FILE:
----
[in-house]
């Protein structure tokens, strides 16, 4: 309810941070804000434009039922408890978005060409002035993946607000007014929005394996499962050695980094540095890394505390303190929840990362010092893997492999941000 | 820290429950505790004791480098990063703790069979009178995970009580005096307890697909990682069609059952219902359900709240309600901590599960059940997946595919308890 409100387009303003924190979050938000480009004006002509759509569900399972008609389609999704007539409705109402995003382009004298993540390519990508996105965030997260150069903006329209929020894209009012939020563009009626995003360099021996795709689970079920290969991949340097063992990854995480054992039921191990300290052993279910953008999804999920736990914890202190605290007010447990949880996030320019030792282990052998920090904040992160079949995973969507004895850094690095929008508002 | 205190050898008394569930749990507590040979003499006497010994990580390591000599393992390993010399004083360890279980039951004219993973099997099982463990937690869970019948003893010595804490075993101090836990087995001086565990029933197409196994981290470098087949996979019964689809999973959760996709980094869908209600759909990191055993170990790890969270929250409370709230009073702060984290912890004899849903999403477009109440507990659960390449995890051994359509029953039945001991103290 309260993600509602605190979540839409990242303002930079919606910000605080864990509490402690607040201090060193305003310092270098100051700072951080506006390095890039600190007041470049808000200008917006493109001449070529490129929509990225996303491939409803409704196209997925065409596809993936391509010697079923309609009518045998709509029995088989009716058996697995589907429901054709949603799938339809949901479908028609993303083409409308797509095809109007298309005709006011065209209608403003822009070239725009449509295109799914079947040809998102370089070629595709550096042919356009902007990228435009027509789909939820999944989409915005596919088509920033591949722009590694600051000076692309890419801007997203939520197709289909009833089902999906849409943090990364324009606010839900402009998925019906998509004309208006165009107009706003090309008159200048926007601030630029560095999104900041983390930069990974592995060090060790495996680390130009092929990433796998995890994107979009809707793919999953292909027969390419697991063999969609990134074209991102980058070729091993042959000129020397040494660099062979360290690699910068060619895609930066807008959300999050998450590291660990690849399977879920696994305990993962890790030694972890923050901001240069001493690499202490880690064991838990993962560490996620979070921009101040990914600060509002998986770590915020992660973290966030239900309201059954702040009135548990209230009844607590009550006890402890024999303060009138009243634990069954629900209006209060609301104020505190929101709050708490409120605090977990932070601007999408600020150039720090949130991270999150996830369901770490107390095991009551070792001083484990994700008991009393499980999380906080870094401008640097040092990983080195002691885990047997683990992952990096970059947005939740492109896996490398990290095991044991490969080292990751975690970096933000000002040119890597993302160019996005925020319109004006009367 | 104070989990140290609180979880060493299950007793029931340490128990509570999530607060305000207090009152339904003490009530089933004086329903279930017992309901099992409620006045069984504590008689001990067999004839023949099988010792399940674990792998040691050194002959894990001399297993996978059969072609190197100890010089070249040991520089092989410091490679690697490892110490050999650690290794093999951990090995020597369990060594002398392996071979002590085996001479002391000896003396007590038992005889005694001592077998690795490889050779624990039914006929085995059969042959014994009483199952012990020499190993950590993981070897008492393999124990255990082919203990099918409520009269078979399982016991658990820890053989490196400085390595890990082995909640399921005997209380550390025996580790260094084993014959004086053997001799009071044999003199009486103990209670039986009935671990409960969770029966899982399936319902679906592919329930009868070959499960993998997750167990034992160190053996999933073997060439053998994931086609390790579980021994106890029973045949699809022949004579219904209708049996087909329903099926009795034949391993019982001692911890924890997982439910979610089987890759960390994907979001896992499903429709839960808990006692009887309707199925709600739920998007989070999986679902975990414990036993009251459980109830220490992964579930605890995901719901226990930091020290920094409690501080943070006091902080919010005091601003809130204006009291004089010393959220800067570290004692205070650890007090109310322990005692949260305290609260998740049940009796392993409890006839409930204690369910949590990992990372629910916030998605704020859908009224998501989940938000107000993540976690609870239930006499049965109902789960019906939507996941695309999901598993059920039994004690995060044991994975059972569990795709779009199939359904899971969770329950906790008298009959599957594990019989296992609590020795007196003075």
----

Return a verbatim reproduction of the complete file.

[in-house]
């Protein structure tokens, strides 16, 4: 309810941070804000434009039922408890978005060409002035993946607000007014929005394996499962050695980094540095890394505390303190929840990362010092893997492999941000 | 820290429950505790004791480098990063703790069979009178995970009580005096307890697909990682069609059952219902359900709240309600901590599960059940997946595919308890 409100387009303003924190979050938000480009004006002509759509569900399972008609389609999704007539409705109402995003382009004298993540390519990508996105965030997260150069903006329209929020894209009012939020563009009626995003360099021996795709689970079920290969991949340097063992990854995480054992039921191990300290052993279910953008999804999920736990914890202190605290007010447990949880996030320019030792282990052998920090904040992160079949995973969507004895850094690095929008508002 | 205190050898008394569930749990507590040979003499006497010994990580390591000599393992390993010399004083360890279980039951004219993973099997099982463990937690869970019948003893010595804490075993101090836990087995001086565990029933197409196994981290470098087949996979019964689809999973959760996709980094869908209600759909990191055993170990790890969270929250409370709230009073702060984290912890004899849903999403477009109440507990659960390449995890051994359509029953039945001991103290 309260993600509602605190979540839409990242303002930079919606910000605080864990509490402690607040201090060193305003310092270098100051700072951080506006390095890039600190007041470049808000200008917006493109001449070529490129929509990225996303491939409803409704196209997925065409596809993936391509010697079923309609009518045998709509029995088989009716058996697995589907429901054709949603799938339809949901479908028609993303083409409308797509095809109007298309005709006011065209209608403003822009070239725009449509295109799914079947040809998102370089070629595709550096042919356009902007990228435009027509789909939820999944989409915005596919088509920033591949722009590694600051000076692309890419801007997203939520197709289909009833089902999906849409943090990364324009606010839900402009998925019906998509004309208006165009107009706003090309008159200048926007601030630029560095999104900041983390930069990974592995060090060790495996680390130009092929990433796998995890994107979009809707793919999953292909027969390419697991063999969609990134074209991102980058070729091993042959000129020397040494660099062979360290690699910068060619895609930066807008959300999050998450590291660990690849399977879920696994305990993962890790030694972890923050901001240069001493690499202490880690064991838990993962560490996620979070921009101040990914600060509002998986770590915020992660973290966030239900309201059954702040009135548990209230009844607590009550006890402890024999303060009138009243634990069954629900209006209060609301104020505190929101709050708490409120605090977990932070601007999408600020150039720090949130991270999150996830369901770490107390095991009551070792001083484990994700008991009393499980999380906080870094401008640097040092990983080195002691885990047997683990992952990096970059947005939740492109896996490398990290095991044991490969080292990751975690970096933000000002040119890597993302160019996005925020319109004006009367 | 104070989990140290609180979880060493299950007793029931340490128990509570999530607060305000207090009152339904003490009530089933004086329903279930017992309901099992409620006045069984504590008689001990067999004839023949099988010792399940674990792998040691050194002959894990001399297993996978059969072609190197100890010089070249040991520089092989410091490679690697490892110490050999650690290794093999951990090995020597369990060594002398392996071979002590085996001479002391000896003396007590038992005889005694001592077998690795490889050779624990039914006929085995059969042959014994009483199952012990020499190993950590993981070897008492393999124990255990082919203990099918409520009269078979399982016991658990820890053989490196400085390595890990082995909640399921005997209380550390025996580790260094084993014959004086053997001799009071044999003199009486103990209670039986009935671990409960969770029966899982399936319902679906592919329930009868070959499960993998997750167990034992160190053996999933073997060439053998994931086609390790579980021994106890029973045949699809022949004579219904209708049996087909329903099926009795034949391993019982001692911890924890997982439910979610089987890759960390994907979001896992499903429709839960808990006692009887309707199925709600739920998007989070999986679902975990414990036993009251459980109830220490992964579930605890995901719901226990930091020290920094409690501080943070006091902080919010005091601003809130204006009291004089010393959220800067570290004692205070650890007090109310322990005692949260305290609260998740049940009796392993409890006839409930204690369910949590990992990372629910916030998605704020859908009224998501989940938000107000993540976690609870239930006499049965109902789960019906939507996941695309999901598993059920039994004690995060044991994975059972569990795709779009199939359904899971969770329950906790008298009959599957594990019989296992609590020795007196003075």